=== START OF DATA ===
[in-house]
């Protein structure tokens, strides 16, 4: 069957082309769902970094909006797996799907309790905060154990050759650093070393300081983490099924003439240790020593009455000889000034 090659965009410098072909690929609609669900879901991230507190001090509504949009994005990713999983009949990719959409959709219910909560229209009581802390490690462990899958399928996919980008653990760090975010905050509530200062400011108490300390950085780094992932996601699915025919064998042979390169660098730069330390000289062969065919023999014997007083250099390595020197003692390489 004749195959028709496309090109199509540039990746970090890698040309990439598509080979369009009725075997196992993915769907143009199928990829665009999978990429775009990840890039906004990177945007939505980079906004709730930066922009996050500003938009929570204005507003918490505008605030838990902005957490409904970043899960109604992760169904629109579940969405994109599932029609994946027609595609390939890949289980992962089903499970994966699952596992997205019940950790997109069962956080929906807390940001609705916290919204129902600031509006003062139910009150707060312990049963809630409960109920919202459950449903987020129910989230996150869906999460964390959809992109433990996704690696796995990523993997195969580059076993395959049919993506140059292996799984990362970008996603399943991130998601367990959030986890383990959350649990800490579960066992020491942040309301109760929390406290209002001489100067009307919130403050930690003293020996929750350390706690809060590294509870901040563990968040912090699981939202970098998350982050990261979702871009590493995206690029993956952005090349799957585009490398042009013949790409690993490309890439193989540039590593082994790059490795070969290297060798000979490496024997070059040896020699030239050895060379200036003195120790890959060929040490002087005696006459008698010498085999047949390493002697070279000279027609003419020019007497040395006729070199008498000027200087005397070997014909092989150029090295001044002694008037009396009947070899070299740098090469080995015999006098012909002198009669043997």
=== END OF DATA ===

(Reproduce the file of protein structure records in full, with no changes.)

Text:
[in-house]
């Protein structure tokens, strides 16, 4: 069957082309769902970094909006797996799907309790905060154990050759650093070393300081983490099924003439240790020593009455000889000034 090659965009410098072909690929609609669900879901991230507190001090509504949009994005990713999983009949990719959409959709219910909560229209009581802390490690462990899958399928996919980008653990760090975010905050509530200062400011108490300390950085780094992932996601699915025919064998042979390169660098730069330390000289062969065919023999014997007083250099390595020197003692390489 004749195959028709496309090109199509540039990746970090890698040309990439598509080979369009009725075997196992993915769907143009199928990829665009999978990429775009990840890039906004990177945007939505980079906004709730930066922009996050500003938009929570204005507003918490505008605030838990902005957490409904970043899960109604992760169904629109579940969405994109599932029609994946027609595609390939890949289980992962089903499970994966699952596992997205019940950790997109069962956080929906807390940001609705916290919204129902600031509006003062139910009150707060312990049963809630409960109920919202459950449903987020129910989230996150869906999460964390959809992109433990996704690696796995990523993997195969580059076993395959049919993506140059292996799984990362970008996603399943991130998601367990959030986890383990959350649990800490579960066992020491942040309301109760929390406290209002001489100067009307919130403050930690003293020996929750350390706690809060590294509870901040563990968040912090699981939202970098998350982050990261979702871009590493995206690029993956952005090349799957585009490398042009013949790409690993490309890439193989540039590593082994790059490795070969290297060798000979490496024997070059040896020699030239050895060379200036003195120790890959060929040490002087005696006459008698010498085999047949390493002697070279000279027609003419020019007497040395006729070199008498000027200087005397070997014909092989150029090295001044002694008037009396009947070899070299740098090469080995015999006098012909002198009669043997």